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Thunder Wolves (PC) Review

 
Thunder Wolves Title Screen
Thunder Wolves Title Screen
Thunder Wolves Title Screen

 
At a Glance...
 

Formats: PC, Xbox 360, PS3
 
Genre:
 
Year:
 
Publisher:
 
Developer:
 
Final Score
7.0
7/ 10


User Rating
1 total rating

 

We liked?


  • Captures the rediculously over the top 80's action movie vibe
  • Great arcade feel and fun
  • Powerful and explosive weaponry!

Not so much?


  • Over the top nature sometimes misses the mark
  • Very short Campaign mode
  • No real reason to return after first play through
  • Can get a little repetitive and shallow


Final Fiendish Findings?

Thunder Wolves is everything that a 80’s action movie homage should be – loud, brash, explosive, brainless and fun!

To steal a phrase from the games blurb that puts Thunder Wolves’s place in the world into focus “When this “wolf pack” strikes, you hear the thunder roll!” – you can just see the cheesy 80’s action movie poster with the tag line emblazoned on it now can’t you!

1
Posted May 31, 2013 by

 
Full Fiendish Findings...
 
 

Thunder Wolves is everything that an 80’s action movie homage should be – loud, brash, explosive, brainless and fun!

To steal a phrase from the games blurb that puts Thunder Wolves’s place in the world into focus “When this “wolf pack” strikes, you hear the thunder roll!” – you can just see the cheesy 80’s action movie poster with the tag line emblazoned on it now can’t you!

Thunder Wolves is a simple premise. At first it looks like it might be a nod to the Strike series of titles from EA. But this is no 90’s catalogue we’re copying here – this is no Desert Strike. This is something a little more akin to Thunder Blade or a slower moving After Burner – that classic Sega brand of arcade destruction.

The games wafer thin and woefully short campaign places you in the cockpit as a recruit in the much admired Thunder Wolves. The game consists of a series of over the to, explosion filled missions that sees you generally annihilating most things on a give map area. These stages each have several checkpoints along the way as you complete small milestones to progress the story. The general emphasis though is on huge amounts of carnage.

Graphically the game looks good. It manages to push around some solid effects and landscapes whilst maintaining a solid enough frame rate. Small issues with texture quality, clipping etc reveal the games indie origins and lack of polish. That said when the game is in full swing it looks impressive enough – after all what you really want to see is huge streams of screaming fiery death and a veritable cornucopia of explosions and rocket fire.

thunder wolves explosions

Sounds wise the game manages to capture the 80’s action vibe very well indeed. The voice work is just the right amount annoying machismo and the blaring soundtrack will have you rolling up your jacket sleeves in no time (as your parents… jeez I’m old!). The quality of voice acting is solid enough for the budget of the title it’s just a shame that the over the top nature begins to wear thin as time progresses.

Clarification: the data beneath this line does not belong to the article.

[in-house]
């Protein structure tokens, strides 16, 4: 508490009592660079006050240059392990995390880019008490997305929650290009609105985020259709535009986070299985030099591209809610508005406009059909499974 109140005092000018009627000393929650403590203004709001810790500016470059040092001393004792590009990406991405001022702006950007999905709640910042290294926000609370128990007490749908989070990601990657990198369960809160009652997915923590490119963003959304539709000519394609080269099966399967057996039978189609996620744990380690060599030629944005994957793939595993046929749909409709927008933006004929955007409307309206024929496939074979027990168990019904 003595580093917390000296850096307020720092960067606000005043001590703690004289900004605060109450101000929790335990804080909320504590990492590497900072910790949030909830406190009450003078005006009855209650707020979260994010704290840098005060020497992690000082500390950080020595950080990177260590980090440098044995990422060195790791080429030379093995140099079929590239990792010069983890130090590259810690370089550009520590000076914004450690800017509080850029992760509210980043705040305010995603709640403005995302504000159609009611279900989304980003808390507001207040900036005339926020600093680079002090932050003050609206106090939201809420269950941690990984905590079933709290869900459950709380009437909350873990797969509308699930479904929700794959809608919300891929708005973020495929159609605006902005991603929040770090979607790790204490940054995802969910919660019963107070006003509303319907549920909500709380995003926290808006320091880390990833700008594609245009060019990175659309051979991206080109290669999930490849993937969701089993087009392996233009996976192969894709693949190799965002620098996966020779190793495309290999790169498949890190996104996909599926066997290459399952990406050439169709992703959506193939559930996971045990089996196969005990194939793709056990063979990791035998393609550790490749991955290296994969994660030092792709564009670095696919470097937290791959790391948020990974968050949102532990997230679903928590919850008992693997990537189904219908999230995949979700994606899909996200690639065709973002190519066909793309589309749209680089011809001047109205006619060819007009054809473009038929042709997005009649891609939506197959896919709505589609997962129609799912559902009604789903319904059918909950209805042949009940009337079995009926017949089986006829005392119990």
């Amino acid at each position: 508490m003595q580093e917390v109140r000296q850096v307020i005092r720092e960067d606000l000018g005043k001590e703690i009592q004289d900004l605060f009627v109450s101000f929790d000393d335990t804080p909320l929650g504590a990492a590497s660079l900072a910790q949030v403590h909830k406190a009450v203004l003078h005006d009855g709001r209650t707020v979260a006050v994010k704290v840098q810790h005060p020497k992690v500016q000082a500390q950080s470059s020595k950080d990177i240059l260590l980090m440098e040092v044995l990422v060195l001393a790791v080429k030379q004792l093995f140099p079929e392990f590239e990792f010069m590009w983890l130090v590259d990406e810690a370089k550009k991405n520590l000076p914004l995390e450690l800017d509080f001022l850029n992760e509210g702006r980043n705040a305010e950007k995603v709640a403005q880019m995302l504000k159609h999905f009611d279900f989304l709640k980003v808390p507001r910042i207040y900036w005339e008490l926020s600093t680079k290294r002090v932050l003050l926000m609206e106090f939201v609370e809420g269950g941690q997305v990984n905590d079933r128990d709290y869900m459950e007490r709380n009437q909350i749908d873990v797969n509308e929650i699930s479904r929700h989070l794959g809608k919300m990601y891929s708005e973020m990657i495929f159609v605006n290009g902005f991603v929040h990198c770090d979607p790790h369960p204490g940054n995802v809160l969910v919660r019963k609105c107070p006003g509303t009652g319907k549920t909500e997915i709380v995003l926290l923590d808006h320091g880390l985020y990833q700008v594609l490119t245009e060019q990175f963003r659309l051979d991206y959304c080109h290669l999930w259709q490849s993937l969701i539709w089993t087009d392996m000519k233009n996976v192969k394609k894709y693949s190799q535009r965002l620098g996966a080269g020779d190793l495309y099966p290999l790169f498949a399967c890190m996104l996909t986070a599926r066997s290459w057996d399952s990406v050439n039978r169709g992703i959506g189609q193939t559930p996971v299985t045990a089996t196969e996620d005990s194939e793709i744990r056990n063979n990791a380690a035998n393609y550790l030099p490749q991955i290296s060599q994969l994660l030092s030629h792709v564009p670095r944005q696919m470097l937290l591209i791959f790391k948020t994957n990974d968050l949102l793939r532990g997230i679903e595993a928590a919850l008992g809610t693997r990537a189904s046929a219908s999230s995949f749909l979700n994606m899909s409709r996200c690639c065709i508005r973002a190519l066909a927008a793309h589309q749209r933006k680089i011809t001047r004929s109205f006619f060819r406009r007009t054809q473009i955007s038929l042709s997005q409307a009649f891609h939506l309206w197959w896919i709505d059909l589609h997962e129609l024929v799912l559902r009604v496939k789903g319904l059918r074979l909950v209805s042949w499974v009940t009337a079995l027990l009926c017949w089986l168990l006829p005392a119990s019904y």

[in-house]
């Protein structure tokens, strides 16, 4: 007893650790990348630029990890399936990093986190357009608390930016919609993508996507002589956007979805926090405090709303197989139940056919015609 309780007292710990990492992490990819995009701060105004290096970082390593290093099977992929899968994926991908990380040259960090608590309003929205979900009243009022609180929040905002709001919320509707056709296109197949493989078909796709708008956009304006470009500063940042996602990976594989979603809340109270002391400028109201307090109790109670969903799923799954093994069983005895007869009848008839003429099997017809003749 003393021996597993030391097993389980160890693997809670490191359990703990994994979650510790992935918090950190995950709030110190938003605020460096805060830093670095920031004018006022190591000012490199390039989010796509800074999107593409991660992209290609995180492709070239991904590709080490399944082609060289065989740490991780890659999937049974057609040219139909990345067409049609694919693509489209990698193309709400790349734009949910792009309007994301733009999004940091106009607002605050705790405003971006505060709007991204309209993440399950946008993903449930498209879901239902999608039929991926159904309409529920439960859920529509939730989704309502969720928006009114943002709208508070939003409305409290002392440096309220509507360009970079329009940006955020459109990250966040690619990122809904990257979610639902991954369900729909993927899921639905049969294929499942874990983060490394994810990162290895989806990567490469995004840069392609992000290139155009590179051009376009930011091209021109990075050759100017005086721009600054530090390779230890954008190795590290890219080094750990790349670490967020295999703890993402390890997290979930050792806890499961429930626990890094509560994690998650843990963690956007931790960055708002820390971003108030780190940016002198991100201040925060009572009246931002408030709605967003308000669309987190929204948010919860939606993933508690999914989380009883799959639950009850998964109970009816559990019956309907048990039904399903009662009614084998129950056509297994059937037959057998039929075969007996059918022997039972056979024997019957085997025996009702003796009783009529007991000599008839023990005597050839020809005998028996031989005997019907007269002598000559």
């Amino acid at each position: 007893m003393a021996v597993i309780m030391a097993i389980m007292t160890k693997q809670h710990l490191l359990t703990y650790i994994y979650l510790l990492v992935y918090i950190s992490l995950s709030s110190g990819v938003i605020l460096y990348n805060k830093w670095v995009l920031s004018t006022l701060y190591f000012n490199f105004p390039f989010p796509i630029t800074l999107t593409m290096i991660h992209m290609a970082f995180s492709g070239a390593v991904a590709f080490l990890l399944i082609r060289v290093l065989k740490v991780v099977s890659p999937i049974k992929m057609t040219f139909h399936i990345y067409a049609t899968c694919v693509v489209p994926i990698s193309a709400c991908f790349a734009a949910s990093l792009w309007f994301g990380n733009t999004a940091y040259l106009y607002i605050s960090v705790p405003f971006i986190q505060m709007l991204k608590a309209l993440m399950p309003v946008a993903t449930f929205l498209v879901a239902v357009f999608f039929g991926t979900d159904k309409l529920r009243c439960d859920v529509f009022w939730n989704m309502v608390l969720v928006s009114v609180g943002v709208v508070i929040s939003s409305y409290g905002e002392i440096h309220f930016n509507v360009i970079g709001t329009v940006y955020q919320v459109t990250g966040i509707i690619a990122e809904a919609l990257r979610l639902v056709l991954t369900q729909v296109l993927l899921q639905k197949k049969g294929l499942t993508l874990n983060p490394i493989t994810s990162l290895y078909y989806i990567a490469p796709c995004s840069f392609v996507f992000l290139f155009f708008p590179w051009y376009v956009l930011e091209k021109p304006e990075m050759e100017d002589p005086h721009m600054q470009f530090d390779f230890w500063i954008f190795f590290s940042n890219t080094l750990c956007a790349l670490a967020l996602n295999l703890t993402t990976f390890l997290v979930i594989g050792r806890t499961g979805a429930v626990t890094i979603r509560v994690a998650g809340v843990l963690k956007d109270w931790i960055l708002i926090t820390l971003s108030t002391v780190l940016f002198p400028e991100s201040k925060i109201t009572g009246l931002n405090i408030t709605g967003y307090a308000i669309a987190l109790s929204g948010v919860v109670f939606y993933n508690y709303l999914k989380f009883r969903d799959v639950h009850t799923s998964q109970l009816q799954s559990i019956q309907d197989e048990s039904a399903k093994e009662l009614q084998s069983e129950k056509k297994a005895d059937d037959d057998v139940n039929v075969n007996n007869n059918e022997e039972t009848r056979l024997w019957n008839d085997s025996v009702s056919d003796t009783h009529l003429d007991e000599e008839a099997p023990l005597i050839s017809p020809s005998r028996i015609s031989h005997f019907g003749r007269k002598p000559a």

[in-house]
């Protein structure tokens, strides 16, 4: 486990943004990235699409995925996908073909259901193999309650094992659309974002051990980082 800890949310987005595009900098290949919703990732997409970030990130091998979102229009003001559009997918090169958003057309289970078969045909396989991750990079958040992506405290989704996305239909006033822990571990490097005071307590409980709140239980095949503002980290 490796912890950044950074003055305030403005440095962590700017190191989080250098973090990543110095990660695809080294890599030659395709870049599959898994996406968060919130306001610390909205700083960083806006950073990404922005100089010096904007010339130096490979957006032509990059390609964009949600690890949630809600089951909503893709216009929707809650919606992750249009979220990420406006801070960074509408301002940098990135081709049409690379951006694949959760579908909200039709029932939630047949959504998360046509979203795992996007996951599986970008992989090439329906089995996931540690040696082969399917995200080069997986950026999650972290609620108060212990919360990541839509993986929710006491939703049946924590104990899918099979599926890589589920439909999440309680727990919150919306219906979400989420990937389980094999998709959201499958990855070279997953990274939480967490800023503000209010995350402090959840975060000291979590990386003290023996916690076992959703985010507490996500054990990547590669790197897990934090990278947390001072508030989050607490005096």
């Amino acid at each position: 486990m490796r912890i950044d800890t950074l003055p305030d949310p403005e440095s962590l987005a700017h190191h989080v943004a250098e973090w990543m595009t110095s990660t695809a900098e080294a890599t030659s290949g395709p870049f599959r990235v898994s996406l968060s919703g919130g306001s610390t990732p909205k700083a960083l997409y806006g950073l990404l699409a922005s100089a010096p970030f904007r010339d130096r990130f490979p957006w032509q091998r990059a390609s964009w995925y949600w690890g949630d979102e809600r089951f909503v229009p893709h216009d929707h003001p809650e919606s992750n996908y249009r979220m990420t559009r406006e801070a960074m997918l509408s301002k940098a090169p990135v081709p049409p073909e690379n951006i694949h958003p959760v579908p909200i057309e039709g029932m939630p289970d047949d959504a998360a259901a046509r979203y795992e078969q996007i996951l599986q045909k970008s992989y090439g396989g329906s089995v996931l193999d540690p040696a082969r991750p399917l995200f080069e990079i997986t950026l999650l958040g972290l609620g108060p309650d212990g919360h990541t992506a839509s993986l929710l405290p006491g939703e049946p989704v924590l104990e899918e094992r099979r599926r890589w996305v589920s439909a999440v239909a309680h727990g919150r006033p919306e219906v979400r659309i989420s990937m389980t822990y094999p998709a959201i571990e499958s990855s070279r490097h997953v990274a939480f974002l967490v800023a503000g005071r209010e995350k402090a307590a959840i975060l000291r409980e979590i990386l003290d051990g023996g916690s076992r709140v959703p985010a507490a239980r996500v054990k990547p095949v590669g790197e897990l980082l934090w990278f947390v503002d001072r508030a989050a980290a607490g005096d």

As mentioned the game does have a very short campaign. Even the most flight-stick phobic will breeze through the game in around 4 hours – dedicated pilots could managed in 3 at a push. There are some local co-op settings and that at least adds a little to the mix but nothing competitive in nature so you don’t really feel compelled to pursue it further.

Thunder Wolves does do a good job in trying to mix up your objectives and how you progress through levels but things never progress much further than the surface. There is no real depth to the gameplay, it’s all about the arcade bombast and mowing down enemies to reach the next objective.

There are several helicopter types in Thunder Wolves that you unlock as you progress and there could be some call to go back and try a few levels again but overall once you’ve pushed through the campaign, taken in a few multiplayer matches in the co-op mode then you’ll be hard pressed to return to the game and that’s such a shame.

Thunder Wolves night mission

 

Final Thoughts

Thunder Wolves offers up a bombastic slice of 80’s action movie fodder. It’s loud, proud and beyond all that it’s great fun too.

The combat is fairly tight and manages to just stay on the fun side of repetitive. Unfortunately though the short campaign, occasional over the top tone and lack of any real compelling reason to return upon completion all hurt the game greatly.

Thunder Wolves offers up a neat slice of arcade pie. It’s shallow visceral fun that won’t take the brain or skills in any way. Yet it delivers exactly what it set out to do which is not only rare but gratifying as a player.

If you want a fun shooter to waste a few hours on, or fancy a nostalgic trip back to the good old days of 80’s action movies. Of playing Thunder Blade in the arcade. Then you could do a lot worse than pick up Thunder Wolves!


Zeth

 
Zeth is our EU ninja and Editor in Chief. He's been writing about video games since 2008 when he started on BrutalGamer. He's pretty old and has been a gamer since he played Space Invaders as a young boy in the 80's. His genre tastes lean towards platformers, point-and-click adventure, action-adventure and shooters but he'll turn his hand to anything.


  • Peter

    It does look like it could be some promising fun – something I’d be tempted to try (old-school Thunderblade fan here, so wondering how many memories I may or may not relive). However, I’m surprised that the co-op is local only – is this one player on keys for flight control and the other with the mouse to aim?

    Don’t get me wrong, I think more games should offer local co-op – something to emphasise the social side of them more. But equally, online co-op does have that convenience…